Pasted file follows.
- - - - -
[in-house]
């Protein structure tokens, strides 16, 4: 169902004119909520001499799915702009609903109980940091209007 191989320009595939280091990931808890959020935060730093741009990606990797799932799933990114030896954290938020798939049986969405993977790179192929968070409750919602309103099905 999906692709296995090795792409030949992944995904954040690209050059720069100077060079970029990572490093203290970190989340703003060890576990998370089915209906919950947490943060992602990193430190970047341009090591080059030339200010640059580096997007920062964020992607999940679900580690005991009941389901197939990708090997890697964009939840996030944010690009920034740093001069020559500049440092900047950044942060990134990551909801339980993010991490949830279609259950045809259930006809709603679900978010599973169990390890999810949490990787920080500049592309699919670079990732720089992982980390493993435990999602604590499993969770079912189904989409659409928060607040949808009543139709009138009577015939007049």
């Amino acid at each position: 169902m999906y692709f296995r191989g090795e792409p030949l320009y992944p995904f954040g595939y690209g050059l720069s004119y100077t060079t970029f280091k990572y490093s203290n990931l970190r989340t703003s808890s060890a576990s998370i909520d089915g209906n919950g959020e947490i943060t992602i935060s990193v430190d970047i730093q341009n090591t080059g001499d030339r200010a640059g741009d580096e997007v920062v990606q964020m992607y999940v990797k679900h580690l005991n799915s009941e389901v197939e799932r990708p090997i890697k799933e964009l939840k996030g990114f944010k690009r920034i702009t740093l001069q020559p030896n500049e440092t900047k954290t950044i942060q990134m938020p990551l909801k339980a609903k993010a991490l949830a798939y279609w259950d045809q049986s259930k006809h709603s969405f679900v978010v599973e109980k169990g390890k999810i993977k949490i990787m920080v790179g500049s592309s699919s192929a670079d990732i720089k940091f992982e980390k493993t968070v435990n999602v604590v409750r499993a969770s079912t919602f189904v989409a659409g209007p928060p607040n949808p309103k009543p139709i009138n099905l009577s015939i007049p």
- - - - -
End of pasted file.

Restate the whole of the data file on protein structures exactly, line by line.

[in-house]
């Protein structure tokens, strides 16, 4: 169902004119909520001499799915702009609903109980940091209007 191989320009595939280091990931808890959020935060730093741009990606990797799932799933990114030896954290938020798939049986969405993977790179192929968070409750919602309103099905 999906692709296995090795792409030949992944995904954040690209050059720069100077060079970029990572490093203290970190989340703003060890576990998370089915209906919950947490943060992602990193430190970047341009090591080059030339200010640059580096997007920062964020992607999940679900580690005991009941389901197939990708090997890697964009939840996030944010690009920034740093001069020559500049440092900047950044942060990134990551909801339980993010991490949830279609259950045809259930006809709603679900978010599973169990390890999810949490990787920080500049592309699919670079990732720089992982980390493993435990999602604590499993969770079912189904989409659409928060607040949808009543139709009138009577015939007049």
């Amino acid at each position: 169902m999906y692709f296995r191989g090795e792409p030949l320009y992944p995904f954040g595939y690209g050059l720069s004119y100077t060079t970029f280091k990572y490093s203290n990931l970190r989340t703003s808890s060890a576990s998370i909520d089915g209906n919950g959020e947490i943060t992602i935060s990193v430190d970047i730093q341009n090591t080059g001499d030339r200010a640059g741009d580096e997007v920062v990606q964020m992607y999940v990797k679900h580690l005991n799915s009941e389901v197939e799932r990708p090997i890697k799933e964009l939840k996030g990114f944010k690009r920034i702009t740093l001069q020559p030896n500049e440092t900047k954290t950044i942060q990134m938020p990551l909801k339980a609903k993010a991490l949830a798939y279609w259950d045809q049986s259930k006809h709603s969405f679900v978010v599973e109980k169990g390890k999810i993977k949490i990787m920080v790179g500049s592309s699919s192929a670079d990732i720089k940091f992982e980390k493993t968070v435990n999602v604590v409750r499993a969770s079912t919602f189904v989409a659409g209007p928060p607040n949808p309103k009543p139709i009138n099905l009577s015939i007049p």